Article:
However, when I’m “on the go,” I turn to a laser-like practice of Ramana Maharshi. I simply ask, “Who?” “Who is asking? Who is stressing? Who wants to know? Who says that?” Asking “who” again and again is like looking through a telescope backwards. I get instant perspective and distance, connecting to a bigger consciousness that can hold both my thoughts and my body awareness at the same time.

3—Engage in regular Focusing partnership

Body awareness is a necessary first step for Focusing. You’ve now practiced staying aware of your body in a simple way, and you are meditating to train your mind so you can maintain that body awareness while also being aware of your thoughts. Next, you can use Focusing partnership to practice staying in your body while receiving the undivided attention of another person. For many of us HSPs, this feels like advanced post-doctoral work.

Whether you are the Focuser or the Listener, you can practice keeping awareness in your body. If, like Ingrid, you are worried, whether others will be able to “feel” you with them if you are “keeping some attention for yourself,” you can ask your partner for feedback and reassurance.  Far from being a distraction, being present in your own body is a requirement for being fully present with someone else.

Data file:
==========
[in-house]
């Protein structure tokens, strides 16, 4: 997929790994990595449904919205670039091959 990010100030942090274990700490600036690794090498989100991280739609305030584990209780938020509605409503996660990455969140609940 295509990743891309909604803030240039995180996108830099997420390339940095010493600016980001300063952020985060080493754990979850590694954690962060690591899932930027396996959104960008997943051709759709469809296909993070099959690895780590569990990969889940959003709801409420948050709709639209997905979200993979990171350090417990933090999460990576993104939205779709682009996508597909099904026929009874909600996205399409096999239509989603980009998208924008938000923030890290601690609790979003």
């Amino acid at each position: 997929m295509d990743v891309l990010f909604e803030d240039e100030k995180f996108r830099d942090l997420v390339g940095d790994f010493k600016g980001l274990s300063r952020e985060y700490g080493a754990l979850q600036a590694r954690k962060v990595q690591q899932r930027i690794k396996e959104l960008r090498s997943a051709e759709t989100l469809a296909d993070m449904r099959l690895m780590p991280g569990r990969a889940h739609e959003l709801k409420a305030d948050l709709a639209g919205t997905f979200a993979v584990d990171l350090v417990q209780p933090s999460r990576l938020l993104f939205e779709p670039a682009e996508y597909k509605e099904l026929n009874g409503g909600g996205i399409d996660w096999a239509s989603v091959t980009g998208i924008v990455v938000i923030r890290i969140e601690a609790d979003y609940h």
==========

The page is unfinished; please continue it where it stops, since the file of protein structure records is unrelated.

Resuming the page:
Let your true Self come forth

Ingrid shared with me that she does have some moments of ease within herself:

I am very comfortable about just relaxing… for me it is not boring at all. However in relationships I don’t know how to stay with this energy of comfort.

If you, like Ingrid, feel at ease when you are alone, you’ve made a wonderful start. Now, take the next step: believe that it is possible to be at ease in yourself around others. In his yoga sutras, Patanjali speaks of smriti, which is Sanskrit for “spiritual memory.” The Sanskrit root of smriti is “to appear, to shine, to remember.” You need to do the remembering part first. Then you can appear…and you will naturally shine.

Your true Self is like the sun: it has always has been there, and always will be. We never doubt the existence of the sun, even when it is obscured by clouds. Likewise, as you learn to keep your awareness in your body, the light of your unique Self will shine through. Then you will begin to experience your essential worth, value, and lovability—through your own body, and reflected in the eyes of others.

Image: Thanks to Kaitlyn Wyenberg:

Is there an or question you’d like me to write about? Please email me—I’d be delighted to receive your request.